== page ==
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Lau’s study focuses on a set of Babylonian temple texts in the library of Columbia University. These tablets are mostly administrative receipts, giving insight into the revenue and offering accounting in the temple. The texts are presented in transcription, English translation, and with line drawings.
Publisher: Gorgias Press LLC
Availability: In stock
SKU (ISBN): 978-1-59333-632-5
  • *
Publication Status: In Print
Publication Date: Nov 20,2008
Interior Color: Black
Trim Size: 6 x 9
Page Count: 218
ISBN: 978-1-59333-632-5
$137.00
Your price: $95.90

Basing his study on tablets donated to the library of Columbia University, Lau makes a thorough study of these Akkadian texts. Temple records from ancient Babylonia (today Iraq) are not rare; however, the treatment provided by Lau gives the reader every advantage by providing transcriptions, translations, and line drawings of the texts. The material under study would generally be classified as receipts that demonstrate how priests handled revenue and offerings in the great temples. Some 258 tablets from Tell-loh in the third millennium are studied. These tablets make up part of a larger collection, some of which rest in the British Museum. An added bonus to Lau’s work is a hand-written sign-list covering the symbols used on the tablets.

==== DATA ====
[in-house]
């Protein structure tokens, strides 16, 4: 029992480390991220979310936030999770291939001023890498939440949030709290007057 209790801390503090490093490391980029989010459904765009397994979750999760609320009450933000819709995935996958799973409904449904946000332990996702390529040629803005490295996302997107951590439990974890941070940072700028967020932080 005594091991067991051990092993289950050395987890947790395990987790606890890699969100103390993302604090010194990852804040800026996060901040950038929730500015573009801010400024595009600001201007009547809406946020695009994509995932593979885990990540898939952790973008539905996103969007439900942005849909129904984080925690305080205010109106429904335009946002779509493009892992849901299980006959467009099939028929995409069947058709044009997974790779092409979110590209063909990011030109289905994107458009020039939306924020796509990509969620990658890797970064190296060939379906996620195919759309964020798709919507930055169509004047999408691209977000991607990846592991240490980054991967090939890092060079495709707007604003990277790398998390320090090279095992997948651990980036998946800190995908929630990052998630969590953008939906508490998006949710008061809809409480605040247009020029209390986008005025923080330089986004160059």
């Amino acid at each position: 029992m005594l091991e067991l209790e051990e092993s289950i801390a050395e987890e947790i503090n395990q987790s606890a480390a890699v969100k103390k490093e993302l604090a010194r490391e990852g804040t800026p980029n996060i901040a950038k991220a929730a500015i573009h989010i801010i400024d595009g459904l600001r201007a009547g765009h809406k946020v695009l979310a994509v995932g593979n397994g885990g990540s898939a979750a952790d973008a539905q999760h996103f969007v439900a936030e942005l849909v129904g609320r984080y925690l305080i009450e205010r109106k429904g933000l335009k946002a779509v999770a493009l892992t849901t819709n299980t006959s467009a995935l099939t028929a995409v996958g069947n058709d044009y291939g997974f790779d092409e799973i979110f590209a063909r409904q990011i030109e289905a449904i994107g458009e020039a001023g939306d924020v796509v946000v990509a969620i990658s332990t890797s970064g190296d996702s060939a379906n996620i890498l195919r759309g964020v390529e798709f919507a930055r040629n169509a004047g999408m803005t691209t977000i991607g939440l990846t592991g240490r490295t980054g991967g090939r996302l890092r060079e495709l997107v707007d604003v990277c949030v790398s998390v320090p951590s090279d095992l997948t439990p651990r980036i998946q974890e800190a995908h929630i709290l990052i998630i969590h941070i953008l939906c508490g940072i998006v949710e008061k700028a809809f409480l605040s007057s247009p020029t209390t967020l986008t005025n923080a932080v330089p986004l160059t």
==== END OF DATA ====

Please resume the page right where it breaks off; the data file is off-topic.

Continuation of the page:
Robert Julius Lau (b. 1856) was the pastor of the First German Evangelical Church, Newark, New Jersey, before studying for his doctorate at Columbia University. His publications include other articles concerning Babylonian artifacts and historical rulers.

Basing his study on tablets donated to the library of Columbia University, Lau makes a thorough study of these Akkadian texts. Temple records from ancient Babylonia (today Iraq) are not rare; however, the treatment provided by Lau gives the reader every advantage by providing transcriptions, translations, and line drawings of the texts. The material under study would generally be classified as receipts that demonstrate how priests handled revenue and offerings in the great temples. Some 258 tablets from Tell-loh in the third millennium are studied. These tablets make up part of a larger collection, some of which rest in the British Museum. An added bonus to Lau’s work is a hand-written sign-list covering the symbols used on the tablets.

Robert Julius Lau (b. 1856) was the pastor of the First German Evangelical Church, Newark, New Jersey, before studying for his doctorate at Columbia University. His publications include other articles concerning Babylonian artifacts and historical rulers.

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Robert Lau

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